In response to Stephen Krashen’s post about the likely expansion of testing in the near future, as well as federal interest in tests for “infants, toddlers, and preschoolers,” a reader sent this urgent plea:
LET THE CHILDREN PLAY!!!!!
There was a time when children went to school for kindergarten to learn how to learn. They worked on hand-eye coordination, figure ground discrimination, and other necessary skills. They also learned to listen in a group and play together. They learned to color inside the lines and to cut a straight line. They learned to organize things. Many of the skills they learned in kindergarten helped them be good students later, most importantly to focus. Unfortunately, many students are moving through the school systems and through life without having learned these valuable skills. Because they didn’t learn these necessary behaviors and listening skills at a young age, they aren’t ready to learn in the middle and upper elementary grades. Because of this, they are singled out, pulled out of their classes or, worse yet, out of recess, to get extra help. Would we be spending all this extra money for intervention programs if they had been allowed to be children- to do what is developmentally appropriate?
What if these children had been allowed to play and to learn these needed skills in kindergarten, or preschool even?
What if they had been allowed recess time in first and second grade? (And we have a child obesity problem why?) Far too many administrators have outlawed recess at their elementary schools, thinking recess time could be better used to shovel more information into the children’s brains. Really? And what does research say about that?
Whatever happened to developmental appropriateness? Many years ago I was asked to give permission for my son to be pulled out of first grade for speech. My reply was yes, but only if they would be working on sounds that were developmentally appropriate for his age. Some children don’t develop certain speech sound (i.e. the zh sound) until age 8. He was six. They did not pull him out, and I never heard anything about speech class again. He developed all his speech sounds by the following year.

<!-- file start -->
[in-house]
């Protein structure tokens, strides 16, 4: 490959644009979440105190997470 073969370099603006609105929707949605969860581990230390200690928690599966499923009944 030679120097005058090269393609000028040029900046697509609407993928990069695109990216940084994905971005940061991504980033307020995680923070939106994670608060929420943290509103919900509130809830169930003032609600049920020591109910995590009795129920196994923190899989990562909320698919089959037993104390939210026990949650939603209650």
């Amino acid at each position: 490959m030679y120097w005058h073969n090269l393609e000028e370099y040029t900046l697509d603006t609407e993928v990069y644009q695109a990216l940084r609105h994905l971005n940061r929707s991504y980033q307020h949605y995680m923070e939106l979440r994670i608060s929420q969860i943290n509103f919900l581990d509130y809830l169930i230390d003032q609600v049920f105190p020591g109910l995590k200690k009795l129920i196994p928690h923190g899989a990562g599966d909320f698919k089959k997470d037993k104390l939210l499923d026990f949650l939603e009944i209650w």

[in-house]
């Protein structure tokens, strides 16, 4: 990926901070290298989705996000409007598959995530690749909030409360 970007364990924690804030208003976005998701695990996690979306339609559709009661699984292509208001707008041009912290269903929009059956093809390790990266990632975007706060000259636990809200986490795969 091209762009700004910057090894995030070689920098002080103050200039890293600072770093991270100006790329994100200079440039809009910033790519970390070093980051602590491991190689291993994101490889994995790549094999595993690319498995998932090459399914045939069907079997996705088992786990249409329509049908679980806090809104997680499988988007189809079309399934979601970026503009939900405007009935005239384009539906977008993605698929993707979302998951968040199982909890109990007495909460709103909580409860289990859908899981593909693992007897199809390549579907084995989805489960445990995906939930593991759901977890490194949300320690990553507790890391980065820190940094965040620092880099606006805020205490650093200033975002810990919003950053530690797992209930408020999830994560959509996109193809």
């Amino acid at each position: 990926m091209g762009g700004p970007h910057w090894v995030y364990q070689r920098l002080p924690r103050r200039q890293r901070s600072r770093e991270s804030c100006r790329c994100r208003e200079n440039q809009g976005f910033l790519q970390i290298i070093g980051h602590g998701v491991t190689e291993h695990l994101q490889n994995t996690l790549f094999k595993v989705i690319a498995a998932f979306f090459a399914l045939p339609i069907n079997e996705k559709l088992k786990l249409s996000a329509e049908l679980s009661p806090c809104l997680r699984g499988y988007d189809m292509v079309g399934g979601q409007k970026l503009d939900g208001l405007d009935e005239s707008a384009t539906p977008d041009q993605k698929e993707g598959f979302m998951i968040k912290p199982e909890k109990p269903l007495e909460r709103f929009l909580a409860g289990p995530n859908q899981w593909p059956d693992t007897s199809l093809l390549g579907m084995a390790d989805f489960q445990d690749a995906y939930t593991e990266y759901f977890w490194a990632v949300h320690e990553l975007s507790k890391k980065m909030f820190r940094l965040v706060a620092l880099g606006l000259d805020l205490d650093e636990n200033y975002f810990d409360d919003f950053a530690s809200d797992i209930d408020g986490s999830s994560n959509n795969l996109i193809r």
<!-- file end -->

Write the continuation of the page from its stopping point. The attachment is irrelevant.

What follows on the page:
What if parents, when asked for permission to have their children pulled out of class for intervention, asked if it was developmentally appropriate? When the answer is ‘s/he needs this intervention to pass the test’, what if the parent asked if the test was developmentally appropriate?
Why isn’t it considered child abuse to expect an eight year old to take a 2-1/2 hour test? Or a nine year old? Or a ten year old? Administrators will tell you it isn’t really a 2-1/2 hour test. Most students finish in 1to 1-1/2 hours. Sorry. If they have to sit quietly for 2-1/2 hours, until every one finishes, it’s a 2-1/2 hour test. Who determined this was appropriate for these children?
In Ohio in 1995, they started the 4th grade Proficiency Test. This was considered a ‘practice’ for the 9th grade test. Teachers were told the test had to be 2-1/2 hours in 4th grade, because it was 2-1/2 hours in 9th grade. Really? Following that logic, wouldn’t it make sense that we also give 4th graders their driving temps, so they are ready to drive at age 16?
Ask any good teacher, and s/he can tell you who will and who will not pass the test. So why do we waste all the money and resources to find out something we already know? Teachers are no longer being allowed to make the important decisions they are capable of, and so the children suffer.
And how appropriate are the tests? If an adult reads a test question, and can’t figure out what they want, how can a ten year old?
And so now, as we waste money, time and effort on developing assessments for a set of standards that have never been piloted, if the children, teachers and schools don’t meet the standard, will it be the fault of the children and the teachers, or the fault of those who wrote the standards and the tests? Any intelligent person knows the answer to that assessment question.